s"Training data RMSE = ${trainRegressionMetrics.rootMeanSquaredError}n" + 
      s"Training data R-squared = ${trainRegressionMetrics.r2}n" + 
      s"Training data MAE = ${trainRegressionMetrics.meanAbsoluteError}n" + 
      s"Training data Explained variance = ${trainRegressionMetrics.explainedVariance}n" +      "=====================================================================n" +   s"Validation data MSE = ${validRegressionMetrics.meanSquaredError}n" + 
      s"Validation data RMSE = ${validRegressionMetrics.rootMeanSquaredError}n" + 
      s"Validation data R-squared = ${validRegressionMetrics.r2}n" + 
      s"Validation data MAE = ${validRegressionMetrics.meanAbsoluteError}n" + 
      s"Validation data Explained variance = ${validRegressionMetrics.explainedVariance}n" + 
      s"CV params explained: ${cvModel.explainParams}n" + 
      s"LR params explained: ${bestModel.stages.last.asInstanceOf[LinearRegressionModel].explainParams}n" +      "=====================================================================n" 

Now, we print the preceding results as follows:

Building Machine Learning pipeline 
Reading data from data/insurance_train.csv file 
Null values exist in the DataFrame 
Training model with Linear Regression algorithm
Param trainSample: 1.0 
Param testSample: 1.0 
TrainingData count: 141194 
ValidationData count: 47124 
TestData count: 125546 
Param maxIter = 1000 
Param numFolds = 10 
Training data MSE = 4460667.3666198505 
Training data RMSE = 2112.0292059107164 
Training data R-squared = -0.1514435541595276 
Training data MAE = 1356.9375609756164 
Training data Explained variance = 8336528.638733305 
Validation data MSE = 4839128.978963534 
Validation data RMSE = 2199.802031766389 
Validation data R-squared = -0.24922962724089603 
Validation data MAE = 1356.419484419514 
Validation data Explained variance = 8724661.329105612 
CV params explained: estimator: estimator for selection (current: pipeline_d5024480c670) 
estimatorParamMaps: param maps for the estimator (current: [;@2f0c9855) 
evaluator: evaluator used to select hyper-parameters that maximize the validated metric (current: regEval_00c707fcaa06) 
numFolds: number of folds for cross validation (>= 2) (default: 3, current: 10) 
seed: random seed (default: -1191137437) 
LR params explained: aggregationDepth: suggested depth for treeAggregate (>= 2) (default: 2) 
elasticNetParam: the ElasticNet mixing parameter, in range [0, 1]. For alpha = 0, the penalty is an L2 penalty. For alpha = 1, it is an L1 penalty (default: 0.0, current: 0.001)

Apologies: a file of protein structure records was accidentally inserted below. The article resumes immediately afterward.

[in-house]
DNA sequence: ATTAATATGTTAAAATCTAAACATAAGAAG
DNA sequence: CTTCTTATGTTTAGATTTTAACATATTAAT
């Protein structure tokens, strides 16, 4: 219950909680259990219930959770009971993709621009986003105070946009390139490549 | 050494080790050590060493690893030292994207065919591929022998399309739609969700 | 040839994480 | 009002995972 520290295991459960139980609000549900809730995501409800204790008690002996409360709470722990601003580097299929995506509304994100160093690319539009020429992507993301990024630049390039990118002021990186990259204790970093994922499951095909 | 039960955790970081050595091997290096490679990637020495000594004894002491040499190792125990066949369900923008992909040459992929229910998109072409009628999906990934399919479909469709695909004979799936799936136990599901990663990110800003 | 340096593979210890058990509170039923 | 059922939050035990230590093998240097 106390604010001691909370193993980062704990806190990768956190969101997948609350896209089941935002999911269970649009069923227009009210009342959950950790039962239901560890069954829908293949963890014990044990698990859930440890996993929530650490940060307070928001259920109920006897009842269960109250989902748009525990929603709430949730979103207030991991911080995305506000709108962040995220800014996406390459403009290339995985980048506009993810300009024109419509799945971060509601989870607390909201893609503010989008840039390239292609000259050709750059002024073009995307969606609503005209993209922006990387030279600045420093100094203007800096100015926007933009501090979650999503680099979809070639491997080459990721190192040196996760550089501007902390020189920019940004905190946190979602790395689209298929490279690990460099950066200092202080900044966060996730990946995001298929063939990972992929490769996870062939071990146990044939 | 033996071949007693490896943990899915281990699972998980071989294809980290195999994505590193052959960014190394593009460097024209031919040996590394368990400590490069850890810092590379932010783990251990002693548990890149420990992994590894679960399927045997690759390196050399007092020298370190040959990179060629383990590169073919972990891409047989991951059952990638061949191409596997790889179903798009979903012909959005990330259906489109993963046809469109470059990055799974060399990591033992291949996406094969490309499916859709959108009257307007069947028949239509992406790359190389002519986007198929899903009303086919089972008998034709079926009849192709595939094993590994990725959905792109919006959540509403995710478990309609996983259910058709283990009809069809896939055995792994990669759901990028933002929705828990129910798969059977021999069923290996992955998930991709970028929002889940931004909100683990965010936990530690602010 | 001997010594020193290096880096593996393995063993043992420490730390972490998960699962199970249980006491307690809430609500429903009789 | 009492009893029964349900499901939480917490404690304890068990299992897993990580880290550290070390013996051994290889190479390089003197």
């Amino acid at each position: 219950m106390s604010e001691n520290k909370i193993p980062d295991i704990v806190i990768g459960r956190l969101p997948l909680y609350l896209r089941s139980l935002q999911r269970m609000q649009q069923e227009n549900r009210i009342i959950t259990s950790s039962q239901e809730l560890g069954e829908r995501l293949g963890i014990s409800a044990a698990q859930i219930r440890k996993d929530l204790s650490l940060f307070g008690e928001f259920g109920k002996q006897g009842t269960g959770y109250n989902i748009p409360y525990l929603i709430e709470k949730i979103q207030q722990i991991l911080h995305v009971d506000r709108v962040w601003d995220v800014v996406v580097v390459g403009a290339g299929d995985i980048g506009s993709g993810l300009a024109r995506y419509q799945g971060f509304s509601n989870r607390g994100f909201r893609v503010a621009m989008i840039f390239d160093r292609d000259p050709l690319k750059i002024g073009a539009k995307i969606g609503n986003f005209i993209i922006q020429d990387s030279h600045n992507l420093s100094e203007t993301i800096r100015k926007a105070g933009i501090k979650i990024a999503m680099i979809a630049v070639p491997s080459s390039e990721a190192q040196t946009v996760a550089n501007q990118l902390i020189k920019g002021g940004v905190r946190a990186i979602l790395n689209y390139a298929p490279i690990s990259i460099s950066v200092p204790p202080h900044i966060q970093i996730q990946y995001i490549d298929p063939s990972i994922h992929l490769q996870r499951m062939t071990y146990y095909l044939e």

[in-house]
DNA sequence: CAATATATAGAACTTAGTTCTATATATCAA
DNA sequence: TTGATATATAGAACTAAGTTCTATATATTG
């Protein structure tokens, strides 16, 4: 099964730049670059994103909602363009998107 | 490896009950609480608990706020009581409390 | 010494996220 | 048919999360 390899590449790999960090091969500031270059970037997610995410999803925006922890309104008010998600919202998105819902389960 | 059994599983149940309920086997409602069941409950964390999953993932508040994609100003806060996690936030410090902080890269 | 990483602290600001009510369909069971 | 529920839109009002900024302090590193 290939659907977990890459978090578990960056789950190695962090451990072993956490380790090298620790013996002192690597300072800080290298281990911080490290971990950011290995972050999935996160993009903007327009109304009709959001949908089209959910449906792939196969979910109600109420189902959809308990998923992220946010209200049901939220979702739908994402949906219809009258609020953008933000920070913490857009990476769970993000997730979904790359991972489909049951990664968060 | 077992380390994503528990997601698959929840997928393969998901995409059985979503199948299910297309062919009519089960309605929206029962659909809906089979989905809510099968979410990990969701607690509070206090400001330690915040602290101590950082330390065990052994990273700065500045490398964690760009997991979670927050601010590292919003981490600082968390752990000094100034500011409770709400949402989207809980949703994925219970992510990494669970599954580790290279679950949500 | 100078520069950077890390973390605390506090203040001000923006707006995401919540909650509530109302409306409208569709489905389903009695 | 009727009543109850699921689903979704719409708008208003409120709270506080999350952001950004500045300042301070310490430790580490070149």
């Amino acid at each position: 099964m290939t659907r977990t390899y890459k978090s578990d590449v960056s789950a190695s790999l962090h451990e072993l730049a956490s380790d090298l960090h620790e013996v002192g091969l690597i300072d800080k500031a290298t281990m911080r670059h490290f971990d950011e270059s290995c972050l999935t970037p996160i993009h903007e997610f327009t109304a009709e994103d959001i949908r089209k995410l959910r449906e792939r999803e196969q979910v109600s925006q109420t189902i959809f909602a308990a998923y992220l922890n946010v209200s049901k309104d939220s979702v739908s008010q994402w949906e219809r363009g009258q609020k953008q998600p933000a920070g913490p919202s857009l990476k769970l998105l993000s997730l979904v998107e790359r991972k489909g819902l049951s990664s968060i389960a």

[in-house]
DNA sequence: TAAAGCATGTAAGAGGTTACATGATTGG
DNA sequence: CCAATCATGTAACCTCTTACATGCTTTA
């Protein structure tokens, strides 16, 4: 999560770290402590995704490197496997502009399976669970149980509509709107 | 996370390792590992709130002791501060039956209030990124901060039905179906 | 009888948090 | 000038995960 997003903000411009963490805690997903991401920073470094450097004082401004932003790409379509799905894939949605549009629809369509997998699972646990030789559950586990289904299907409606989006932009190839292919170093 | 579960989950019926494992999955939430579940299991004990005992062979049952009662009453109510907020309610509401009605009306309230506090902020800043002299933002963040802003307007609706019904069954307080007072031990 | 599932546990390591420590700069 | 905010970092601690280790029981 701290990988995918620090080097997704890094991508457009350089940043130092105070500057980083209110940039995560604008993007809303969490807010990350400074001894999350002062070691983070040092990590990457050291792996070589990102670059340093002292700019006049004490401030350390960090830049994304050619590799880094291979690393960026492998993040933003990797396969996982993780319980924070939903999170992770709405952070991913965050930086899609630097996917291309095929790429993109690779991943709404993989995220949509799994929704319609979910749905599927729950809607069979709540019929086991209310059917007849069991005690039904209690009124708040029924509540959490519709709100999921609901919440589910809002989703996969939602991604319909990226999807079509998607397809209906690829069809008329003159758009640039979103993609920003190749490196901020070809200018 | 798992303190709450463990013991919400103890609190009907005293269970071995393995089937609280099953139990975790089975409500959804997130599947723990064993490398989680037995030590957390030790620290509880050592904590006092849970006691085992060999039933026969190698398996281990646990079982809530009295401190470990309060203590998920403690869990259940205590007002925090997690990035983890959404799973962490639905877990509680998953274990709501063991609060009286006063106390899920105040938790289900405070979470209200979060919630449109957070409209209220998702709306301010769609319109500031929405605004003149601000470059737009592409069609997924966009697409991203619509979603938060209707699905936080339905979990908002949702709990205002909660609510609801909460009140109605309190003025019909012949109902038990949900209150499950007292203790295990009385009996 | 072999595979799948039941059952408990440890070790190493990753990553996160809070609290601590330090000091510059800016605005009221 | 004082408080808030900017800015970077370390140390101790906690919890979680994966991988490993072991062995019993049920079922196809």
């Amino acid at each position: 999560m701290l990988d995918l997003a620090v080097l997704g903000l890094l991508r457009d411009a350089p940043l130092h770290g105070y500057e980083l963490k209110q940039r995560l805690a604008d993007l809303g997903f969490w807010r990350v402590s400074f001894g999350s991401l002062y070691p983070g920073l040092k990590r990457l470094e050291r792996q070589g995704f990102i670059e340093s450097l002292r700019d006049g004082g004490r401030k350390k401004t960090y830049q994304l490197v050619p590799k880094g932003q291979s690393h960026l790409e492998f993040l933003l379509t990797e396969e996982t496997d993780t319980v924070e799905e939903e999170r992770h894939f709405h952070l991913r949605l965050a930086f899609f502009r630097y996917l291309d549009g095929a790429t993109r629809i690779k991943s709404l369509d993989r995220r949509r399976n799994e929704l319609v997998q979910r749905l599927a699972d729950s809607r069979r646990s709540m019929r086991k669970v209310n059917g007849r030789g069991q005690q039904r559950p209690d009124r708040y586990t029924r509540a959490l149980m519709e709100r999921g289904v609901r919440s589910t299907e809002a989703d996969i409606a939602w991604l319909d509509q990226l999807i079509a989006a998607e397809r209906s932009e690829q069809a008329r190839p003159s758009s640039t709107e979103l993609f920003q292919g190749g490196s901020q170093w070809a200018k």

featuresCol: features column name (default: features, current: features) 
fitIntercept: whether to fit an intercept term (default: true) 
labelCol: label column name (default: label, current: label) 
maxIter: maximum number of iterations (>= 0) (default: 100, current: 1000) 
predictionCol: prediction column name (default: prediction) 
regParam: regularization parameter (>= 0) (default: 0.0, current: 0.001) 
solver: the solver algorithm for optimization. If this is not set or empty, default value is 'auto' (default: auto) 
standardization: whether to standardize the training features before fitting the model (default: true) 
tol: the convergence tolerance for iterative algorithms (>= 0) (default: 1.0E-6, current: 1.0E-6) 
weightCol: weight column name. If this is not set or empty, we treat all instance weights as 1.0 (undefined) 

So our predictive model shows an MAE of about 1356.419484419514 for both the training and test set. However, the MAE is much lower on the Kaggle public and private leaderboard (go to: with an MAE of 1096.92532 and 1109.70772 respectively.

Wait! We are not done yet. We still need to make a prediction on the test set:

println("Run prediction on the test set") 
      .select("id", "prediction") 
      .withColumnRenamed("prediction", "loss") 
      .coalesce(1) // to get all the predictions in a single csv file 
      .option("header", "true") 

The preceding code should generate a CSV file named result_LR.csv. If we open the file, we should observe the loss against each ID, that is, claim. We will see the contents for both LR, RF, and GBT at the end of this chapter. Nevertheless, it is always a good idea to stop the Spark session by invoking the spark.stop() method.

An ensemble method is a learning algorithm that creates a model that is composed of a set of other base models. Spark ML supports two major ensemble algorithms called GBT and random forest based on decision trees. We will now see if we can improve the prediction accuracy by reducing the MAE error significantly using GBT.